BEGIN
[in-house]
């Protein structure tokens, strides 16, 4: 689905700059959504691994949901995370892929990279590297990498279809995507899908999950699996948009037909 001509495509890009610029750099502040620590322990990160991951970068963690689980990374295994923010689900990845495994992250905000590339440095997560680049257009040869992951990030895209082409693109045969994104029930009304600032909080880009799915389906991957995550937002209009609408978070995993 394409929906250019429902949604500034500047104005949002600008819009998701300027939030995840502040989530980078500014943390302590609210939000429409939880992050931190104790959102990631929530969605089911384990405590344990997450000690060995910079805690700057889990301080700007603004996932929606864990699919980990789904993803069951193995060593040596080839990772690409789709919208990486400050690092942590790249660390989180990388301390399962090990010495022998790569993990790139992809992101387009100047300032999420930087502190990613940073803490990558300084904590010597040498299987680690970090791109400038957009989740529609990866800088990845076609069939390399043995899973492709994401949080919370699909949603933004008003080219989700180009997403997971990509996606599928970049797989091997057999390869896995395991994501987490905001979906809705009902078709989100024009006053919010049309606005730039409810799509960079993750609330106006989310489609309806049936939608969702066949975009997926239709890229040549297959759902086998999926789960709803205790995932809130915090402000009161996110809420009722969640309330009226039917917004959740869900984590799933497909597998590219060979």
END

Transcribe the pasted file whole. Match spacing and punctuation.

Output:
[in-house]
């Protein structure tokens, strides 16, 4: 689905700059959504691994949901995370892929990279590297990498279809995507899908999950699996948009037909 001509495509890009610029750099502040620590322990990160991951970068963690689980990374295994923010689900990845495994992250905000590339440095997560680049257009040869992951990030895209082409693109045969994104029930009304600032909080880009799915389906991957995550937002209009609408978070995993 394409929906250019429902949604500034500047104005949002600008819009998701300027939030995840502040989530980078500014943390302590609210939000429409939880992050931190104790959102990631929530969605089911384990405590344990997450000690060995910079805690700057889990301080700007603004996932929606864990699919980990789904993803069951193995060593040596080839990772690409789709919208990486400050690092942590790249660390989180990388301390399962090990010495022998790569993990790139992809992101387009100047300032999420930087502190990613940073803490990558300084904590010597040498299987680690970090791109400038957009989740529609990866800088990845076609069939390399043995899973492709994401949080919370699909949603933004008003080219989700180009997403997971990509996606599928970049797989091997057999390869896995395991994501987490905001979906809705009902078709989100024009006053919010049309606005730039409810799509960079993750609330106006989310489609309806049936939608969702066949975009997926239709890229040549297959759902086998999926789960709803205790995932809130915090402000009161996110809420009722969640309330009226039917917004959740869900984590799933497909597998590219060979």